Just had your car stolen? Well, shake it off and be the life of the party. Lost your job? Let's go to Disneyland.
Baseball is not unlike life. Lost opportunities sting. And linger.
If the Tigers come back from this and win the series, it will be remarkable. That would earn a World Series share for the team psychologist.
Their best shot is to find inspiration of their own, use what was right there in the middle of all the late-inning shock and awe. That would be Hunter's incredible effort to try to catch Ortiz's laser shot.
A 38-year-old man, taking on a wall in pursuit of a victory, risking life and limb, could be enough to draw on. If Pedroia breathes fire, Hunter has lots of it left in his belly.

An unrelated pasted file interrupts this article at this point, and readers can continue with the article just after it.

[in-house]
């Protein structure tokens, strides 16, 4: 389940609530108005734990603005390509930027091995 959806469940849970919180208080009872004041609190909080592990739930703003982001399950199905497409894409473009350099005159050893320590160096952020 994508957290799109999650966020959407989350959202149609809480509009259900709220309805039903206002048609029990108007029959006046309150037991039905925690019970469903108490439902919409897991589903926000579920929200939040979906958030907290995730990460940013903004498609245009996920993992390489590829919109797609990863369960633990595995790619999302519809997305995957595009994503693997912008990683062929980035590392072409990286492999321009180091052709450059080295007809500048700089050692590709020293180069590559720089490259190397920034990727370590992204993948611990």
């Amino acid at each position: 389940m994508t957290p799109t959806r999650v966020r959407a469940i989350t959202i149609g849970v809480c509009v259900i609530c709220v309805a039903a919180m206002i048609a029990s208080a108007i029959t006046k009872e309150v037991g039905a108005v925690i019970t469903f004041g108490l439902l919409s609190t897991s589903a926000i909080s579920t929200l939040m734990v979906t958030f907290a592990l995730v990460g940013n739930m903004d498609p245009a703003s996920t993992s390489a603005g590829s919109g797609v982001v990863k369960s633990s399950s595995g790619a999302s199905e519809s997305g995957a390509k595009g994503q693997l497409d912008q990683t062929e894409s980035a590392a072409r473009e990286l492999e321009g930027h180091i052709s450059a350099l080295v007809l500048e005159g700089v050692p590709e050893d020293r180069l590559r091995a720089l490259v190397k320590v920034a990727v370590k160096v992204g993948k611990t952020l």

"I'd die out there on the field," Hunter said, assuring all he would take some pain pills and show up Tuesday.
Manager Jim Leyland ought to lock the Tigers in the clubhouse an hour before Tuesday's game and play the tape of Hunter's try, over and over.
Then, he ought to play a tape of Hunter coming to bat in the next inning, the cut on the back of his head just starting to coagulate.
Still, even with that, the psychological edge belongs to the Red Sox. And Pedroia is breathing on the bat racks.